THERE is not likely to be a lot to spare but the nation's farm leaders are relatively confident there will be sufficient herbicide stocks to allow full summer spraying and pre-sowing spray programs.
The industry rumour mill has been in meltdown in recent weeks that the current tightness of key crop protection products such as glyphosate may well evolve into a fully-fledged shortage.
This concern was based primarily on the unexpectedly strong demand from northern Australian croppers who received welcome rain through January and February combined with uncertainty surrounding the supply of active ingredient out of coronavirus-hit China.
Matthew Madden, New South Wales Farmers Associations grains committee chairman, said his organisation had been talking to chemical suppliers at both a wholesale and retail level and was confident there was enough glyphosate around at present.
"There might a bit of a wait for some growers but it is still possible to get hold of."
However, he said the situation could change.
"At present we've had talks with the chemical sector and if the status quo remains there should be enough," Mr Madden said.
If there was another widespread rain prior to sowing that required farmers to spray once again or if there was a change in the amount of product available from China Mr Madden said it could change once more.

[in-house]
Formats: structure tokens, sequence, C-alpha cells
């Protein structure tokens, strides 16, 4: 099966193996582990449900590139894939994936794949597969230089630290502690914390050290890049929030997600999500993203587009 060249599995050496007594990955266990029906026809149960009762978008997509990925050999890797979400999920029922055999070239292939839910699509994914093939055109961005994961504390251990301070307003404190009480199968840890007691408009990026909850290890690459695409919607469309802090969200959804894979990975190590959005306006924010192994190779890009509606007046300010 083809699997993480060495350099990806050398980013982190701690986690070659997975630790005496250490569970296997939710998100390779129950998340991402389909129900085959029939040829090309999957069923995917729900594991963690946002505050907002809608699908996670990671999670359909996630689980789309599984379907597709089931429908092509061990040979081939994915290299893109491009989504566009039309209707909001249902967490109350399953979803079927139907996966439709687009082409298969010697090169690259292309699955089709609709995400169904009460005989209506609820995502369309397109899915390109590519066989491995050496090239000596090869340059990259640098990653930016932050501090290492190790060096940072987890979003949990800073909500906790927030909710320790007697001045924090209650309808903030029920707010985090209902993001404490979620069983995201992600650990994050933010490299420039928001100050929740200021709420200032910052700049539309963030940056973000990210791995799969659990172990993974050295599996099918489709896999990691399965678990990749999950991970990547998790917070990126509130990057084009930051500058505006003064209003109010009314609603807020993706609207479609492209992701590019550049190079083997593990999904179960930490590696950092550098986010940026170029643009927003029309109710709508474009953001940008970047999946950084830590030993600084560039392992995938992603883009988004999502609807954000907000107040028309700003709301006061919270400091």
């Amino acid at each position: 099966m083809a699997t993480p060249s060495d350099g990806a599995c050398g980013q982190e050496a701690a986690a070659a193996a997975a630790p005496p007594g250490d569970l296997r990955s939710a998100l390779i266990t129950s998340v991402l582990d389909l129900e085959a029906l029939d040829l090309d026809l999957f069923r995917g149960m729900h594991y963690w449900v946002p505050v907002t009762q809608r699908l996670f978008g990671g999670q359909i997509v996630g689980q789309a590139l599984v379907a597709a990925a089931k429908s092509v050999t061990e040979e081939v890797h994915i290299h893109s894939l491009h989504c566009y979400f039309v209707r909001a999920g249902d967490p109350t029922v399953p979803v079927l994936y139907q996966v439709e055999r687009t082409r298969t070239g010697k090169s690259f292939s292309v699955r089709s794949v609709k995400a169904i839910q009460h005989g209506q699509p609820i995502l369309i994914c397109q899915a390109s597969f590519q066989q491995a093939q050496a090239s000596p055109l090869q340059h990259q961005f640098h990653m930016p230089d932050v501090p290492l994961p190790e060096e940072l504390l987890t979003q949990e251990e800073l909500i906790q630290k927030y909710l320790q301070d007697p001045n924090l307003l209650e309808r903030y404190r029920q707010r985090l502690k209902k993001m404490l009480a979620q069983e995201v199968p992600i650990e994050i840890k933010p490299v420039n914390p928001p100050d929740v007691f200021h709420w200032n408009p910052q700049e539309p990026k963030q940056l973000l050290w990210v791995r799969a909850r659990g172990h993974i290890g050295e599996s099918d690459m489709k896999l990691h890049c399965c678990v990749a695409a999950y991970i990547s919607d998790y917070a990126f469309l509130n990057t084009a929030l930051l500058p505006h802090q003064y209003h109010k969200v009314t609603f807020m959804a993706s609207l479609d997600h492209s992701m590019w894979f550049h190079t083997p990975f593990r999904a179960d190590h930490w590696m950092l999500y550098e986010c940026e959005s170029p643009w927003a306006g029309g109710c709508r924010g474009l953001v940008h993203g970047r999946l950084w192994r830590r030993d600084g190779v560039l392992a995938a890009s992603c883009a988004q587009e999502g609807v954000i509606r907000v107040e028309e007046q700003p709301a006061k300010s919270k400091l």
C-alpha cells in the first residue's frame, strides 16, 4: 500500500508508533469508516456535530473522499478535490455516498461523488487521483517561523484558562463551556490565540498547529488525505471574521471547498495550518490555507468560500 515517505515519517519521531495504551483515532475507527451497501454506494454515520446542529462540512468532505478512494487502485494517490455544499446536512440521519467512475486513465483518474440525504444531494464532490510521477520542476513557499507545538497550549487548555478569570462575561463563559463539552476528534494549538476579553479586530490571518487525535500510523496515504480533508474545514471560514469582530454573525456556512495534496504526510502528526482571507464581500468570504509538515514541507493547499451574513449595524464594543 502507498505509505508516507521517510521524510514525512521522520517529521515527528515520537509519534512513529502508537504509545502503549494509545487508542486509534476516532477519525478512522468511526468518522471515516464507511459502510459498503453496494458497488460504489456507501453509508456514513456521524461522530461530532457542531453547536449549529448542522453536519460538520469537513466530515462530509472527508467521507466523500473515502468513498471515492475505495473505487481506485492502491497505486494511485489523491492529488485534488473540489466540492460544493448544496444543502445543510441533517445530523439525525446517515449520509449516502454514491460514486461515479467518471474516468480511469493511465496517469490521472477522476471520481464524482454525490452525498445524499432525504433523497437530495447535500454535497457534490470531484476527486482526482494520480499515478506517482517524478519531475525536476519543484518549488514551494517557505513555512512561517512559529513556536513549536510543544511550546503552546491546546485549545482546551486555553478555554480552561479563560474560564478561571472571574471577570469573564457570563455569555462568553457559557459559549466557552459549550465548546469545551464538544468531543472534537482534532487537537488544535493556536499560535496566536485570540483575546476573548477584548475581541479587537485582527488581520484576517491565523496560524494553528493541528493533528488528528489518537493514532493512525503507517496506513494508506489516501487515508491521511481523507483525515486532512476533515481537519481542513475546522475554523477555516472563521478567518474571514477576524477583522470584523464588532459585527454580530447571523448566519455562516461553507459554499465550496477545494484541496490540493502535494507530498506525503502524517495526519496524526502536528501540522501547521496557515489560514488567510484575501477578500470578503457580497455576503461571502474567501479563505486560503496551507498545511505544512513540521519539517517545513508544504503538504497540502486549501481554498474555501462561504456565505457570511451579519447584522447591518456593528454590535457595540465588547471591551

"It is a bit of a perfect storm in a way you've got this added demand that was not anticipated six weeks ago due to the rain and you've also got the possibility of less supply due to the Chinese situation.
Mr Madden said it was also expected that supply of herbicides commonly used around sowing, such as trifluralin-based products would also be tight.
"The industry is expecting trifluralin to be one that could prove to be in short supply."
Further out industry sources have said it is expected demand will return to more normal levels, although the question of supply from China still remains problematic with coronavirus still causing headaches globally.
Industry sources have told Australian Community Media off the record that one of the major issues is a reluctance by all parties within the supply chain to own product.
"The manufacturers do not want to make it without having a buyer, the retailers certainly don't want it in their sheds on their balance sheets without having farmers committing to purchase," one source who declined to be named said.
The rain has also spurred on demand for fertiliser, but supplies at this stage are not expected to be as stretched.
Incitec Pivot Fertilisers is forecasting strong demand for planting fertilisers such as MAP, DAP and Granulock.
Jim Laycock, technical agronomist with Incitec Pivot Fertilisers said there were good supplies available domestically.
The company has launched a new campaign to let growers and resellers know there are plentiful stocks of Granulock fertilisers this season, unlike last year when supplies were cut short as a result of the North Queensland floods.
"This season, our sheds are full of Granulock fertilisers which are recognised for their high quality and the hassle-free way to apply starter fertiliser," Mr Laycock said.